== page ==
Having decided the way forward, the second step is to ascertain what the business is worth and the valuation of your interests in it. If you have contributed to the business in other ways this should also be taken into account. The judge hearing your application to sort out the finances in your marriage has a wide discretion to balance out any inequalities between you. The judge will consider your interests in the business and what should be done about them if you have not been able to come to an agreement. With advice from your solicitor you can choose which forum to apply to the Commercial Court or the Family Court – or both.
The third step you need to consider is how quickly you need to act. If you think that your spouse may try and hide business assets, withhold the business’s true trading position, divert work elsewhere or exclude you from using company assets, then you may need to apply for an injunction. If you have a defined role in the business as an employee, which you will lose as a result of the divorce, you will need some advice about your employment rights as well and the value of what you may be giving up.
This is a complicated area of the law and sound legal advice at an early stage will help you answer many of these questions and achieve the most equitable outcome.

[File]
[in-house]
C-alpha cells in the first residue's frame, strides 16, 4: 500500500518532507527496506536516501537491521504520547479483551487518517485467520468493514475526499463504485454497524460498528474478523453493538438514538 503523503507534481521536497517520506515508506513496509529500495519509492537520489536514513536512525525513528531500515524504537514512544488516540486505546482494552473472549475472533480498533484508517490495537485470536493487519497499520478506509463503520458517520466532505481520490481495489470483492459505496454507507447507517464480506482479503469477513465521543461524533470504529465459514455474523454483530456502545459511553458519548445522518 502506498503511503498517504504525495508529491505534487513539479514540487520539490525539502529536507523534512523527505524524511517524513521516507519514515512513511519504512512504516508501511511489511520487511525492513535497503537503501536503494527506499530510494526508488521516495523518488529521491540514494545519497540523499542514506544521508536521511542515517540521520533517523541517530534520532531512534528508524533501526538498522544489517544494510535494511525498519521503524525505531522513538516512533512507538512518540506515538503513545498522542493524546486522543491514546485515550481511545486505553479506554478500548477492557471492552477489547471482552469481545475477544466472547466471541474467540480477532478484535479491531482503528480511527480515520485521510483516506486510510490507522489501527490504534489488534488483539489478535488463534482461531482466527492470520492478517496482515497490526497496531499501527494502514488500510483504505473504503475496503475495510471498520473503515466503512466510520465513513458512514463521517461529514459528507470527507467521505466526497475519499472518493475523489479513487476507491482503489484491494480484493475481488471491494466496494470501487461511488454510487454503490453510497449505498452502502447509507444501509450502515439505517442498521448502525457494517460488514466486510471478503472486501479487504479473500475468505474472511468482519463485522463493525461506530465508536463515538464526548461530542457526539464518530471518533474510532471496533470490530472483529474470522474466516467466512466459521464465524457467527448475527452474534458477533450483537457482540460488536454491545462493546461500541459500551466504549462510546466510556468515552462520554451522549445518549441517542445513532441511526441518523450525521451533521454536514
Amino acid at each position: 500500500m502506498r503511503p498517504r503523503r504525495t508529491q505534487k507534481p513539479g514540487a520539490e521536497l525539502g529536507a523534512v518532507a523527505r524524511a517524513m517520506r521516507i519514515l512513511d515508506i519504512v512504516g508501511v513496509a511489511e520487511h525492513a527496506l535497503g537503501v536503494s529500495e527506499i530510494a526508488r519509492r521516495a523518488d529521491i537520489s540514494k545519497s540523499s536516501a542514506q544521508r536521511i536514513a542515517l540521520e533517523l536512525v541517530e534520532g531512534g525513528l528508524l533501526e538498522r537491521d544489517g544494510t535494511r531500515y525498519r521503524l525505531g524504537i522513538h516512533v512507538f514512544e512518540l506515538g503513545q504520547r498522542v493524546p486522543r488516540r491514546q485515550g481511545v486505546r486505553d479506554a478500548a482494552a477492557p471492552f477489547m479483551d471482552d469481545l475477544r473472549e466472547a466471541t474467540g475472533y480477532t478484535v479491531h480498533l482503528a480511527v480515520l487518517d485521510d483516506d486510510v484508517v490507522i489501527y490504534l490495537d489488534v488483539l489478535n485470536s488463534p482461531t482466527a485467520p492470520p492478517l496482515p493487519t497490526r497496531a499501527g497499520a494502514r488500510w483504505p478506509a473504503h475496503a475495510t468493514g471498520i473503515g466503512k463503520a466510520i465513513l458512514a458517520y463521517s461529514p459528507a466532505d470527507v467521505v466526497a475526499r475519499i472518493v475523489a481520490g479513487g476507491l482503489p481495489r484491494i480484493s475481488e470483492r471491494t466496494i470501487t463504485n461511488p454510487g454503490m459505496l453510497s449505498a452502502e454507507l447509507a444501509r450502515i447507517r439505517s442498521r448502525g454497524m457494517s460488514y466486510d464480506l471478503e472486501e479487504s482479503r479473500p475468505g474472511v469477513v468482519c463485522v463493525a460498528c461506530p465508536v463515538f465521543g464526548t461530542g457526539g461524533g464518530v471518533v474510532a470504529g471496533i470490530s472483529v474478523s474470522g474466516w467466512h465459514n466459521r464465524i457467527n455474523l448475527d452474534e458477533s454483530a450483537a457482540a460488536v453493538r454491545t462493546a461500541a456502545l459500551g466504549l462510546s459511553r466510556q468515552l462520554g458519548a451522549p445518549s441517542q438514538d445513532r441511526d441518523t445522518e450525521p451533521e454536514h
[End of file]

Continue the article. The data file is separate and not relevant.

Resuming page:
Valuing a privately owned business on divorce.
Where you or your spouse is a shareholder in a privately owned business it will be necessary to value the business in order to achieve that “fair” settlement. The court will want to know the level of income the company could generate, and what the shareholding is worth.
In order to resolve the financial issues, you and your spouse will need to provide a statement of your financial position. At a preliminary hearing the judge will consider the need for a valuation of the business. If you cannot agree a figure between you, the court may require a valuation from an independent accountant. The accountant will need to be given access to all the information necessary to complete a valuation of the company, or a party’s interest in it, and will answer specific questions asked of them. The method of valuing the business is usually left to the accountant.
There are four main methods of valuing a private company. The first is an earnings based valuation, which examines the future earnings potential of the company. This is the most common valuation approach when valuing an entire company. A price/earnings ratio is applied to an assessment of the maintainable earnings of the company and the accountant will look at comparable companies and ongoing deals with other companies to achieve this. A discount is usually given to minority shareholdings which can often be difficult to realise.
The second method is a dividend based valuation, which looks at the expected future dividends of the company. This method is appropriate for valuing small minority interests although dividends are often difficult to predict.
The third method is the discounted cashflow based valuation. This looks at the company’s anticipated cashflow well into the future and then applies an appropriate discount rate. This method is used when valuing a company in its entirety and when the company’s future cashflow can be estimated with reasonable accuracy.
The fourth basis of a valuation is an asset based valuation. This is particularly appropriate where the value of the company is largely in its fixed assets, such as a farm. This may need the additional input of a surveyor to value the assets and assess their income potential